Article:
The Pips of Love

The reading of the pips—-the non-court minor arcana—-is sometimes said to correspond between the numbers one through ten of each suit on the one hand, and the numbered major arcana one through ten. The late nineteenth and early twentieth century tarot revivalists augmented these meanings, sometimes through secondary systems such as qabalah and astrology, but the general “shape” was still maintained. We examine the writings of The Book T, Mathers’ Tarot, and the Waite’s Pictorial Guide, specifically seeking references to Love, then seeing how they correspond to each other and to the organized structure just mentioned. We will then examine the Colman Smith illustrations. We also make a few conclusions here and there as to how the modern reader might use the meanings we find, updating them into today’s terms as necessary.

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Link: Hold On, I Have Another Major Arcana Coming In…

We analyze a review of a popular mobile tarot app called Tarot Cards Reading and Numerology | Tarot Life byInnovana Techlabs of India, and look at the app itself. The app provides an example of one aspect of understanding tarot, through analyzing the informatics aspect of it. We describe the app, which provides a reasonable though minimal experience. For someone with no experience with tarot at all, it could conceivably serve as an introduction. I give the reviewer “points” for a small amount of research and an attempt to inform. Though both app and review were at times underwhelming, they are both a net plus for tarot and those that love tarot.

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Notes on a Fiery Monarch: the Queen of Wands

The Queen of Wands is quite an interesting card. Whereas the other queens in the Coleman Smith illustrations seem to be subordinate to their kings, the Queen of Wands appears to wield the power in her court. Maybe we if we understood the queen’s place in society a little better we could come to a better interpretation of this card when it comes up in a reading. In conjunction with the rise of feminist studies in recent years, scholarhip on queenship has arisen, too. This understanding, plus an analysis of some of the symbols in the Waite Colman Smith card lead us to a woman who through her fiery, yet dark nature, exerts influence. When the Queen of Wands comes up in a reading, somewhere a mature woman exerts her influence… if a job-related question, perhaps a successful business woman has strong influence on the decision. If a question related to family, we may ask if there’s a matriarch in the family. If the question is about romance, then the querent may want to think about whether they’ll make a good king of wands.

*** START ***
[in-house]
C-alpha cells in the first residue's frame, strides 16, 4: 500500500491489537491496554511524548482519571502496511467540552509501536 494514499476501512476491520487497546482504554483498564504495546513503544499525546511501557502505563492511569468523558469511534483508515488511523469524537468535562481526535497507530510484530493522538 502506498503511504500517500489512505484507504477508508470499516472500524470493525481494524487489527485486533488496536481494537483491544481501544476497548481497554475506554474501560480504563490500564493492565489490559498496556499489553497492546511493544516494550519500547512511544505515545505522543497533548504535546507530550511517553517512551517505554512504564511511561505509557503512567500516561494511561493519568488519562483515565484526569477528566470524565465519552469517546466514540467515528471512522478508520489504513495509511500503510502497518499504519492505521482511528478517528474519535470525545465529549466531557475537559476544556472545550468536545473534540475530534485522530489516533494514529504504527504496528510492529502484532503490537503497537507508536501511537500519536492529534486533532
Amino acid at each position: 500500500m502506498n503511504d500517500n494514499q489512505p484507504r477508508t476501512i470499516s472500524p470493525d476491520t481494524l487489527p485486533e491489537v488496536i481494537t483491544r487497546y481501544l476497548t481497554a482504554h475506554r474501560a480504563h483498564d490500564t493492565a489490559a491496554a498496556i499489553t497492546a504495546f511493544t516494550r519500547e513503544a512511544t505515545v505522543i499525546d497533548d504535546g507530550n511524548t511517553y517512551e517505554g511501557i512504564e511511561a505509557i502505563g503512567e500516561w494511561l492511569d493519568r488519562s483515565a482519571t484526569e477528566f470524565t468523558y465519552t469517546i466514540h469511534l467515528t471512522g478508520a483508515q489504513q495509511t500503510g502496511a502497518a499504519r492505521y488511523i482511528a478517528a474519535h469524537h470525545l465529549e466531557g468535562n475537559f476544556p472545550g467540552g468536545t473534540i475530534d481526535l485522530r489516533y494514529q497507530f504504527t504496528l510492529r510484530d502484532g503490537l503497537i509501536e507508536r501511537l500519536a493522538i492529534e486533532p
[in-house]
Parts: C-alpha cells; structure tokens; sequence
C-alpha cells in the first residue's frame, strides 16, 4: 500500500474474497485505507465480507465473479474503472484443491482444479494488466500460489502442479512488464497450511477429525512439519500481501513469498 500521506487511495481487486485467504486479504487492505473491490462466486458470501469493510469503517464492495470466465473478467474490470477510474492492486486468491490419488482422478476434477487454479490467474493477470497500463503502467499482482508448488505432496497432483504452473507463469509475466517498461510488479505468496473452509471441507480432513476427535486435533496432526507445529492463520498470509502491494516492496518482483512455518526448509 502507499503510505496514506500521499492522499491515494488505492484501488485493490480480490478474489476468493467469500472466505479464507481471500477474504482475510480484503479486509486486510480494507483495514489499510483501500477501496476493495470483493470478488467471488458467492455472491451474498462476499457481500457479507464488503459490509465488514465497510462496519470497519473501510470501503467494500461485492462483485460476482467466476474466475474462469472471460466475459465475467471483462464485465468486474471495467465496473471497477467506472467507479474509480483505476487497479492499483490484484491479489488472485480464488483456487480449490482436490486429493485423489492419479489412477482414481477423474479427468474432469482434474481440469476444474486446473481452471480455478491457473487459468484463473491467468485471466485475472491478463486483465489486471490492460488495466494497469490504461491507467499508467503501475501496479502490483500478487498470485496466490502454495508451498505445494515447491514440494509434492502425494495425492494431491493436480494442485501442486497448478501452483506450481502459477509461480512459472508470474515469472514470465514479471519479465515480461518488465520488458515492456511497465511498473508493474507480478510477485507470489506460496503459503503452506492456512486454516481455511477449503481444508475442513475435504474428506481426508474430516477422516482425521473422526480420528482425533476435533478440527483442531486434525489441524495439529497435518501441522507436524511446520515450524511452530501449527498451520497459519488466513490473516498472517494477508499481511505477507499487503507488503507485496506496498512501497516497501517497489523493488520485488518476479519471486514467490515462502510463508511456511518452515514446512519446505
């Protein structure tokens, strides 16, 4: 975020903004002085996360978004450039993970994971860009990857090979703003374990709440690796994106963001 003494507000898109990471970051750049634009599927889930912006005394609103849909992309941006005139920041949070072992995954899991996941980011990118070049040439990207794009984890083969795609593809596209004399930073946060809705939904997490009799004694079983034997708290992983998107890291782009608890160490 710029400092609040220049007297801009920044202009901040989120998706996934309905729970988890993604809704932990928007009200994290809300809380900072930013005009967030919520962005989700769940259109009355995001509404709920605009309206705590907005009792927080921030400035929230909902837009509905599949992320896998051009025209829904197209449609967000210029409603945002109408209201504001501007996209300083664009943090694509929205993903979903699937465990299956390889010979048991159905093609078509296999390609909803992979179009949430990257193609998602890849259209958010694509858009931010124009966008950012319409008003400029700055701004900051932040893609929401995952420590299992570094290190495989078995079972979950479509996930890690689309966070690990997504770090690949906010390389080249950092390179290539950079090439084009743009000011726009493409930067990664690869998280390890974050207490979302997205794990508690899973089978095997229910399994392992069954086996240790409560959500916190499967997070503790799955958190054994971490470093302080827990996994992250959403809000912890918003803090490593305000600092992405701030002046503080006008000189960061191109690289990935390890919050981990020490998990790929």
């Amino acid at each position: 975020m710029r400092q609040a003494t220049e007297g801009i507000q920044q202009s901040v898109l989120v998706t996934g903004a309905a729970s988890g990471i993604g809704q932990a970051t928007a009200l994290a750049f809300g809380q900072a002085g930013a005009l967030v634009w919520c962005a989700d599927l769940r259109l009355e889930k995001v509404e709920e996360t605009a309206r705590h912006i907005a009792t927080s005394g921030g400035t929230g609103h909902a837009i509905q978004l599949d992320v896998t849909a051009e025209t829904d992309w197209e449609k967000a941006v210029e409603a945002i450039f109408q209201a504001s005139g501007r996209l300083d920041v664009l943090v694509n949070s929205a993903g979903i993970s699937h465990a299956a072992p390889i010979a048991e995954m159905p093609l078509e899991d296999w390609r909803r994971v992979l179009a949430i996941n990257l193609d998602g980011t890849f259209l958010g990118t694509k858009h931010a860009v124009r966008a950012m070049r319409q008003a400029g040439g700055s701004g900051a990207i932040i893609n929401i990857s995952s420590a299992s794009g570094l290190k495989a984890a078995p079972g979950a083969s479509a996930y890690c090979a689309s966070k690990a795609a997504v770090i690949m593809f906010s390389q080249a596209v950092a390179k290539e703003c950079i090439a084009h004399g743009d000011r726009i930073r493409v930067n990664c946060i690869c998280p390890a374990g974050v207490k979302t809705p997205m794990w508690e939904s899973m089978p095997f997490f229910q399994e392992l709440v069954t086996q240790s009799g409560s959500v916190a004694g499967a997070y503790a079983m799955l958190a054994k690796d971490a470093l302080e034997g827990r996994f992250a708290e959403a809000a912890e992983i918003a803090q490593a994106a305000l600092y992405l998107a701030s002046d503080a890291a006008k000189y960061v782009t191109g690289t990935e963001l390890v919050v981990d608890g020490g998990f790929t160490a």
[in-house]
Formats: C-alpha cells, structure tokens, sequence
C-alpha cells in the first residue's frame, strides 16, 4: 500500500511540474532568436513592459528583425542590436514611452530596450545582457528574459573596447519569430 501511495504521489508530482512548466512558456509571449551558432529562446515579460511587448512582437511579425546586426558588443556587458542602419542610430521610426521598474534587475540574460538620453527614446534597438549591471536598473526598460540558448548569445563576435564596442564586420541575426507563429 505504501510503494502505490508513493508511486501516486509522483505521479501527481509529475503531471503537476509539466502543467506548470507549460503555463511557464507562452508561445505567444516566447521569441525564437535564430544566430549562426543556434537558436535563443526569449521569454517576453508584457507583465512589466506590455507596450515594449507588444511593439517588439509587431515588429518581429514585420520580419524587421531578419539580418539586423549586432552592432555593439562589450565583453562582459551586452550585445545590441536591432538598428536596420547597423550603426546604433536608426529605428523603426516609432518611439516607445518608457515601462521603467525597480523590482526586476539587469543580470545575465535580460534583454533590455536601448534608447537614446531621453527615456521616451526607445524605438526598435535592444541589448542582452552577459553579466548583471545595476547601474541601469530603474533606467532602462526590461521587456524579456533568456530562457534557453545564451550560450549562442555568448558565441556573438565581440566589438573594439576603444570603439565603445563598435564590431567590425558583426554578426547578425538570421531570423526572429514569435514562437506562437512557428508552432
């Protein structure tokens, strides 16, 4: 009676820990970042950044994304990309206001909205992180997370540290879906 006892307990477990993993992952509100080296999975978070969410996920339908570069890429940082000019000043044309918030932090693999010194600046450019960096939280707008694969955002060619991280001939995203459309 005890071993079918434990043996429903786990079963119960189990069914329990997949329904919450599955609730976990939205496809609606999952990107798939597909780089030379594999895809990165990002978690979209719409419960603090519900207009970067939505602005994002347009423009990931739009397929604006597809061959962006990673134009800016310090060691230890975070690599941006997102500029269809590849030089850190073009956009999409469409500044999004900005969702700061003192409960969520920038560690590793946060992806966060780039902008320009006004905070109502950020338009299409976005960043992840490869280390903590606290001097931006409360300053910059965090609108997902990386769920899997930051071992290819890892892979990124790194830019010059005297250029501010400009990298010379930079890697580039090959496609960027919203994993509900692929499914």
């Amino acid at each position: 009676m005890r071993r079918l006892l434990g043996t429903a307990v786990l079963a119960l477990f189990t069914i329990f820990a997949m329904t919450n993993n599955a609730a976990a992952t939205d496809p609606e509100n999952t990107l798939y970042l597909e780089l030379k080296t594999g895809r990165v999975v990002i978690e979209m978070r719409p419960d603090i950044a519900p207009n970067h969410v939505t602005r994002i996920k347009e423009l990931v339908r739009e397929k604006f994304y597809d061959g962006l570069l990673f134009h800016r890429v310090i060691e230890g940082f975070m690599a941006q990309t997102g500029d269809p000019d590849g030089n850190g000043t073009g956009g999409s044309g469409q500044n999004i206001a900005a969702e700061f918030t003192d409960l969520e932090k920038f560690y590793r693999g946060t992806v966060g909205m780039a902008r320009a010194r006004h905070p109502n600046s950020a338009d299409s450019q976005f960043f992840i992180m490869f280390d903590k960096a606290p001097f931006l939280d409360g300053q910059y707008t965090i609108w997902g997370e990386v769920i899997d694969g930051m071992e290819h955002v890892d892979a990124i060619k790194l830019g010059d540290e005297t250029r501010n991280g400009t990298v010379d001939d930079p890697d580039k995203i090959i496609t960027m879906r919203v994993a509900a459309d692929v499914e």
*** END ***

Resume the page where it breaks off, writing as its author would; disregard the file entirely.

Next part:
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The Devil: Waite’s Symbols and Beyond

We return to our series on the symbols of the RWS tarot deck with the Devil. Waite appears to hold an old-fashioned view of the Devil as a force that acts of its own volition, tempting and coercing the actions of man. We turn to the Devil as illustrated in the Tarot of Dreams, a beautiful card. The deck’s Fool character is pictured in a gilded cage, with door open, beneath a human looking devil. The message of the illustration is that the Fool is responsible for his own punishment, and can free himself at any time. It is a reflexive approach. In olden times, when someone sinned, they might say “the devil made me do it.” But nowadays, of course, hell is empty and the devils are here… in ourselves, in some cases, or in the powerful positions of our society.

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Adjusting for the Evolution of the Tarot Symbols When Reading

What is the practical effect of analyzing and tracking the choices of symbols within a deck as far as helping a reader interpret the cards presented to him as he or she sits at the table with the querent? We compare five illustrations of The Lovers—Eteilla, Marseille, RWS, Tarot of Dreams and Deviant Moon. We find that the older decks have a component of societal approval of the marriage contract that the newer decks do not. We conclude that the key takeaway of The Lovers is something more complicated than just a single word description of “choice.” I conclude that the key is “commitment to a choice made.” Perhaps more importantly, I find that the Lovers may be kind of a touchstone card. When doing a reading having anything to do with family or intimacy, perhaps it is wise to gauge the querent’s connection to family. If their idea of family is everybody getting together as frequently as possible and loving and fighting each other, than RWS or even an older deck might be best. If the querent has a more modern view, such as family being something inconvenient and best kept at a distance… then perhaps one of the more modern decks would be better for that reading.

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1st Ten Major Arcana Wrapup

We pause for a summary overview of the first group of ten major arcana. My “read” of Waite’s reinterpretation of the symbols of tarot skews heavily towards “Christian” concepts. I think the High Priestess and the Lovers are the best examples of his divergent use of symbols. Waite also puts additional meanings in previously used symbols. He takes the very basic archetypes of the rennaissance cards, the kings, queens, marriage, pope, abbess, etc., and adds new symbolic meanings. In doing so, he shows his genius, as well as the genius of the Golden Dawn which overloaded those earlier cards with meanings drawn from, not from Christianity, but from the Qabal and numerology, which is where Waite differed from them.

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